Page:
years, we have attained great success by religiously following the
If you invested in Icahn
Enterprises (IEP) for the period Jan. 1, 2000, to Sept. 10, 2013, you
would have a total return of 1,116% today, compared with the S&P 500
total return of only 49%. In addition, the total return for IEP's
hedge fund from Nov. 1, 2004, to Sept. 10, 2013, was 254%, for an
annualized return of 16%. During that period, the S&P gained 80% for
an annualized return of 7%. Year-to-date, our hedge fund is up by 30%
as of Sept. 10.
Our record was attained not
by investing in the "right" companies and hoping the stock would rise,
but by investing in underperformers and forcing them to change, often
by installing better managers. We never tell these managers how to run
the business or micromanage; instead, we provide oversight and demand
The value of activism is
further reinforced by Harvard Prof. Lucian Bebchuk and co-authors, who
recently conducted an in-depth study of some 2,000 activist campaigns
from 1994-2007. The study concluded that "operating performance
improves following activist interventions," and that these
improvements continue for years after the intervention.
Activist strategies are
fraught with challenges, which is why there are few consistently
CEOs, who are accustomed to
having their own way, invariably lash out publicly at activists
through media campaigns and fight tooth and nail to defend their
positions—often ending up in expensive court battles. In addition, the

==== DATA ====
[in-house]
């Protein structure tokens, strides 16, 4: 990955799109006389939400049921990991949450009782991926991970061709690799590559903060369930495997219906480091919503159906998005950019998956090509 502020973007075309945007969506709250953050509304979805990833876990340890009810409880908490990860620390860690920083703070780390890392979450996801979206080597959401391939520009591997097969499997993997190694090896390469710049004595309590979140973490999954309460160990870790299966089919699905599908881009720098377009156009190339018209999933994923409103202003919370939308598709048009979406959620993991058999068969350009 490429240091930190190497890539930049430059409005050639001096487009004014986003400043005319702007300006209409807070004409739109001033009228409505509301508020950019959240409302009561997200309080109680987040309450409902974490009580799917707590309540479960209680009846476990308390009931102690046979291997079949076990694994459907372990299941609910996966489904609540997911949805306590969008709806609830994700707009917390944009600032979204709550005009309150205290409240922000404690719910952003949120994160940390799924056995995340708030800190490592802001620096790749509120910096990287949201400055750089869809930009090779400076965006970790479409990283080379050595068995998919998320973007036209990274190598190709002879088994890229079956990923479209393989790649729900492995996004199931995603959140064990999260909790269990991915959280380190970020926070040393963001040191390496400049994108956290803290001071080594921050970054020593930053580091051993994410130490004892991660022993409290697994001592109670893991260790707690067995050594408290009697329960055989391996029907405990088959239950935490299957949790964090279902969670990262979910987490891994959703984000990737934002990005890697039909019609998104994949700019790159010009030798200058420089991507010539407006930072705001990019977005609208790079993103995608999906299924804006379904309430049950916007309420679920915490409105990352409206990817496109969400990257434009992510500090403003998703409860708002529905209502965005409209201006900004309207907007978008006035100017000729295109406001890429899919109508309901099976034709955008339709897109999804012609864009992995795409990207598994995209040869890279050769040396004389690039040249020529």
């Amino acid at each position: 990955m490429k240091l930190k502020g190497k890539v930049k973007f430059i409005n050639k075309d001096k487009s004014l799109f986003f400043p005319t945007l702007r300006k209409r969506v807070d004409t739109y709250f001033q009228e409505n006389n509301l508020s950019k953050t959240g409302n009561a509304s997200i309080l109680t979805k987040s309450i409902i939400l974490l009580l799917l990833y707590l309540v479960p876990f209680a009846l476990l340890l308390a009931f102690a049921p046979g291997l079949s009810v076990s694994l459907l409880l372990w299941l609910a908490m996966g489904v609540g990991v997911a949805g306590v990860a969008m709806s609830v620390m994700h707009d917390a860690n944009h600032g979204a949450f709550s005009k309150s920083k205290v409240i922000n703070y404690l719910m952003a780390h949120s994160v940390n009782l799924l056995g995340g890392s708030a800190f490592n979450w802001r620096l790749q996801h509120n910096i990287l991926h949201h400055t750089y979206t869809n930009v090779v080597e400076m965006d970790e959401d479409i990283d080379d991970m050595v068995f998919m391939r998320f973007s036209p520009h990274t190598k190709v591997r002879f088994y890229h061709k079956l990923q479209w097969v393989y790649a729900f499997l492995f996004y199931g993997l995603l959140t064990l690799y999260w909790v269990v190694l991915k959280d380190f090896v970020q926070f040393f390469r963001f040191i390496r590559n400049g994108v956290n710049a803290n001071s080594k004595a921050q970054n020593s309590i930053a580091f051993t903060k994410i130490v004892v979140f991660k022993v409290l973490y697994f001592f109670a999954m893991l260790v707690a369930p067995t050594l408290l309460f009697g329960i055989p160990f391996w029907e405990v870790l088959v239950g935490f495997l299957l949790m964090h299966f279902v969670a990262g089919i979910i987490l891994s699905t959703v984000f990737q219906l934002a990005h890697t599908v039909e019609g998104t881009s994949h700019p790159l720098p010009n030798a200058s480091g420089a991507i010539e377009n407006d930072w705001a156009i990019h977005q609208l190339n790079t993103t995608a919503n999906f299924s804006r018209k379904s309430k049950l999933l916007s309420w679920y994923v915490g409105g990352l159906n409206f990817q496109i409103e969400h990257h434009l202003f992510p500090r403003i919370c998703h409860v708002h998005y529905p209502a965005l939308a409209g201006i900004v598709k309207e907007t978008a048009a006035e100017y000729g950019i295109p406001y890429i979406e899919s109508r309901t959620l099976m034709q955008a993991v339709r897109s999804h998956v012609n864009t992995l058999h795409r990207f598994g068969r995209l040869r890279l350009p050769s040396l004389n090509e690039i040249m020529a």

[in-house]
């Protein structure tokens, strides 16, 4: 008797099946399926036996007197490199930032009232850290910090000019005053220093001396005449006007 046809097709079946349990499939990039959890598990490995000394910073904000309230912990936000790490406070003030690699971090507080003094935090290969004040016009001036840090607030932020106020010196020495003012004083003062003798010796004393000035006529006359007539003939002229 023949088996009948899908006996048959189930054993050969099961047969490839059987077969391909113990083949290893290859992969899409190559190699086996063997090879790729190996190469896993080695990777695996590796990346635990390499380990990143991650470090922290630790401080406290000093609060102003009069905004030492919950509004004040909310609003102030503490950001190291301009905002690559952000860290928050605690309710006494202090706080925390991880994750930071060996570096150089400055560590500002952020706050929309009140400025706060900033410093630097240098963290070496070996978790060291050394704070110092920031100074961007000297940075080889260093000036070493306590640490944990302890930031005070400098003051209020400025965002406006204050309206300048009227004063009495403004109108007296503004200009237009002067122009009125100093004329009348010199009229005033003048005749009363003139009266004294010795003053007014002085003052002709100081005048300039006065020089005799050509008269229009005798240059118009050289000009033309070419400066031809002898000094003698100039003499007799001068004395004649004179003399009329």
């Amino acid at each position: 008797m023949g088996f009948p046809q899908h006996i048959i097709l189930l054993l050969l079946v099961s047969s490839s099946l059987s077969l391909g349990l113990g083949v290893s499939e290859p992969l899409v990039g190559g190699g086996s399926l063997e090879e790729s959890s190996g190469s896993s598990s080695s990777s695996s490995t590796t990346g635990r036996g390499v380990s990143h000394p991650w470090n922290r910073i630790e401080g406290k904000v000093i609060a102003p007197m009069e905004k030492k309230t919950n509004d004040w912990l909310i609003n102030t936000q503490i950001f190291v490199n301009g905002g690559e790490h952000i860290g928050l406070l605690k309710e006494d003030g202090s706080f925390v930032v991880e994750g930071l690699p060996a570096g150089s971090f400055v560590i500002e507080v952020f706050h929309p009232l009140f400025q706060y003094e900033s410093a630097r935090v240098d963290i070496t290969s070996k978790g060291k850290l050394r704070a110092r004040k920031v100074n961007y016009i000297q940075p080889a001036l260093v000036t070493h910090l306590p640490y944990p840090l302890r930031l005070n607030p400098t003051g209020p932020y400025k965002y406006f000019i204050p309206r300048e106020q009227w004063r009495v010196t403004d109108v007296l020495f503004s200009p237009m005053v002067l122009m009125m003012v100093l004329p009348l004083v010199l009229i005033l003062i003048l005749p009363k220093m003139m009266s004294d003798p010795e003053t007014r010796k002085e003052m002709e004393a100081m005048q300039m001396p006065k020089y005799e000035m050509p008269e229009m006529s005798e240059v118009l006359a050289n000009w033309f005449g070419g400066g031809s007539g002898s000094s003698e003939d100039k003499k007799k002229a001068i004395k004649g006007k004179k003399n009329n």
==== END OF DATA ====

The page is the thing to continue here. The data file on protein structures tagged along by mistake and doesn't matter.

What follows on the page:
capital needed for these campaigns can run into hundreds of millions
if not billions of dollars, and this capital can be tied up for years.
We believe without question
that holding boards and CEOs accountable and replacing them when
necessary will improve the economy, make companies more competitive,
increase employment and add to shareholder value.
To bring this about, laws
must be changed so that shareholder votes count and so that activism
can be effectuated by more than just a few stalwart activists with the
staying power to take on intransigent corporate managements.
With the advent of Twitter
and other media, I and my colleagues intend to make more shareholders
aware of their rights and what can be done to keep these rights from
being trampled on. We also think that mutual and index funds should do
more to exercise their power against incompetent managements and
We believe the time has
come for shareholders to stand up for their rights. To this end, we
have set up a Twitter account that already has over 80,000 followers.
We are also establishing a forum called the Shareholders Square Table
to further these aims.
What I said 25 years ago at
the Texaco annual meeting still stands: "A lot of people die fighting
tyranny. The least I can do is vote against it."
Mr. Icahn is chairman and majority shareholder of Icahn
Enterprises LP. He can be followed on Twitter: @Carl_C_Icahn.
of this article appeared September 19, 2013, on page A19 in the U.S.
edition of The Wall Street Journal, with the headline: Challenging the